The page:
At His Side
The Last Years of Isaac Babel
Written by A.N. Pirozhkova
Biography & Autobiography - Literary
Trade Paperback, ISBN 978-1-883642-98-3 (1-883642-98-1), 208 pages
$17.00 (CANADIAN $17.00)
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AUTHOR BIOGRAPHYA. N. PIROZHKOVA, now eighty-six years old, has recently moved from Russia to Washington, D.C.
ABOUT THIS BOOKI WISH TO RESTORE to public memory certain features of a man endowed with great goodness of spirit, a passionate interest in people, and a miraculous gift for depicting them." So begins A. N. Pirozhkova's moving memoir of her life with Isaac Babel, perhaps the Soviet Union's greatest writer, and one of the literary world's most lively and endearing characters. Pirozhkova was the only female engineer working on Stalin's grand Moscow subway project when she met Babel in 1932 and they spent the next eight years as husband and wife. At His Side is populated with Babel's wide circle of friends - among them Maxim Gorky, Sergey Eisenstein, and André Malraux - and includes some wonderful vignettes, as when Babel accompanies a cantankerous Boris Pasternak on a long train ride to Germany to receive a literary prize. But it is Babel himself, the affable and always witty writer, who is given vivid life on this pages. And then, in 1940, Stalin's secret police arrive at the door to take Babel away, and there begins the long and sorrowful aftermath to the story. After a mock trial, Babel was summarily executed, but his fate was kept from Pirozhkova and for years she was led to believe he was alive - and writing - in a Siberian prison camp. It was not until 1952 that she learned that Babel was dead, but even then the authorities played with the truth, claiming he'd died of a heart attack. It was only after the collapse of the Soviet Union that Pirozhkova learned the true circumstances of Babel's murder.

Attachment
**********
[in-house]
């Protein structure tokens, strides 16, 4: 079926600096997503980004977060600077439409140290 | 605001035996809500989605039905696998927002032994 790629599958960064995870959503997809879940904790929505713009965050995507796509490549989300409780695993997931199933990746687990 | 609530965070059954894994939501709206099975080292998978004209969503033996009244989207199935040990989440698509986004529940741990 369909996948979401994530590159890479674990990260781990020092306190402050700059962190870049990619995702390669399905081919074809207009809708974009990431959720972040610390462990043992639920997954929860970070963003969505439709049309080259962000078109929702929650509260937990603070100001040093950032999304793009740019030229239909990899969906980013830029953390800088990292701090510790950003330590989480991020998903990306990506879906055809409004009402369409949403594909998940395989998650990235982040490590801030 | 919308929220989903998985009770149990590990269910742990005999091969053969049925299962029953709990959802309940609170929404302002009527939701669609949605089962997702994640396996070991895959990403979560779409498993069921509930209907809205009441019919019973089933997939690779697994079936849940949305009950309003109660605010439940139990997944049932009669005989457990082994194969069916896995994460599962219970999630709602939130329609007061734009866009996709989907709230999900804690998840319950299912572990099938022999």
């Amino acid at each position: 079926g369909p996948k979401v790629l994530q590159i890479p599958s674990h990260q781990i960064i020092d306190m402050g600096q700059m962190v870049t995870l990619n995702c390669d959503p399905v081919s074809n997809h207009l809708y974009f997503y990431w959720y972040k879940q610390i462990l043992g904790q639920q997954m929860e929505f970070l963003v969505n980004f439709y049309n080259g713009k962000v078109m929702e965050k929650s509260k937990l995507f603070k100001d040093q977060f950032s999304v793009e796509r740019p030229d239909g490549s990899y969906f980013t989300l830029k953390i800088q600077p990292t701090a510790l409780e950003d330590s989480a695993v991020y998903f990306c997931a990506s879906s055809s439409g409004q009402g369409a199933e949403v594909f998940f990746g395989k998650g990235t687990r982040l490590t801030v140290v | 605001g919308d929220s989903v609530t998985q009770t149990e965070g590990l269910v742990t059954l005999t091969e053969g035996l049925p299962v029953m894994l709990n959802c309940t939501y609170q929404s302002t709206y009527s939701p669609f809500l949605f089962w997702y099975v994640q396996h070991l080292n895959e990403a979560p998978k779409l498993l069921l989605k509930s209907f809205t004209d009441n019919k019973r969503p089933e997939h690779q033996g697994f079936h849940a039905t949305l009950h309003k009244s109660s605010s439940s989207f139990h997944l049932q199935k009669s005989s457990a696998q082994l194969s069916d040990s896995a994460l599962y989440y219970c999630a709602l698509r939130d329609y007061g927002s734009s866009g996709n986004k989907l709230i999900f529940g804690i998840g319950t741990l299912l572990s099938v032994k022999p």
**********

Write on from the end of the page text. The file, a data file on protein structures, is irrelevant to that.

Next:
"Babel lives in his wife’s lucid yet adoring prose. We are with her, at his side"--New York Times Book Review
"This glimpse into Babel’s last few years on earth, written by the person closest to him, will be a treasured possession" --Richard Bernstein
The New York Times